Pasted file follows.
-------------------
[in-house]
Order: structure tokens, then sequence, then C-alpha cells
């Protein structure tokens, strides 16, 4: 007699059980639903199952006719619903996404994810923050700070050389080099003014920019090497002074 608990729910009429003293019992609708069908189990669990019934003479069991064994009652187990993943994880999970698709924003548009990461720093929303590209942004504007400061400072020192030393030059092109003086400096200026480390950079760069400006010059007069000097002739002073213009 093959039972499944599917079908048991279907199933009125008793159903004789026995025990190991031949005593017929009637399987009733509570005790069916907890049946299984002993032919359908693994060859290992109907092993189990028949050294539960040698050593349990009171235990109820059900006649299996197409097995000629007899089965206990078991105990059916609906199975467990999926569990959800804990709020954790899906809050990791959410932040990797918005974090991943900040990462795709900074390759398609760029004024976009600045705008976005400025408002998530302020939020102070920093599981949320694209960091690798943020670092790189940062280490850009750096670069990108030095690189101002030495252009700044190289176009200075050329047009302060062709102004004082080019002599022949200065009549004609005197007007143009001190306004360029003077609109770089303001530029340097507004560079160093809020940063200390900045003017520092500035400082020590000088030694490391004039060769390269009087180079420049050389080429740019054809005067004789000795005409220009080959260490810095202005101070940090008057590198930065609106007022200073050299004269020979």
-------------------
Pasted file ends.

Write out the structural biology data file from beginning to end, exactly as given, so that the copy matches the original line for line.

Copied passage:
[in-house]
Order: structure tokens, then sequence, then C-alpha cells
């Protein structure tokens, strides 16, 4: 007699059980639903199952006719619903996404994810923050700070050389080099003014920019090497002074 608990729910009429003293019992609708069908189990669990019934003479069991064994009652187990993943994880999970698709924003548009990461720093929303590209942004504007400061400072020192030393030059092109003086400096200026480390950079760069400006010059007069000097002739002073213009 093959039972499944599917079908048991279907199933009125008793159903004789026995025990190991031949005593017929009637399987009733509570005790069916907890049946299984002993032919359908693994060859290992109907092993189990028949050294539960040698050593349990009171235990109820059900006649299996197409097995000629007899089965206990078991105990059916609906199975467990999926569990959800804990709020954790899906809050990791959410932040990797918005974090991943900040990462795709900074390759398609760029004024976009600045705008976005400025408002998530302020939020102070920093599981949320694209960091690798943020670092790189940062280490850009750096670069990108030095690189101002030495252009700044190289176009200075050329047009302060062709102004004082080019002599022949200065009549004609005197007007143009001190306004360029003077609109770089303001530029340097507004560079160093809020940063200390900045003017520092500035400082020590000088030694490391004039060769390269009087180079420049050389080429740019054809005067004789000795005409220009080959260490810095202005101070940090008057590198930065609106007022200073050299004269020979």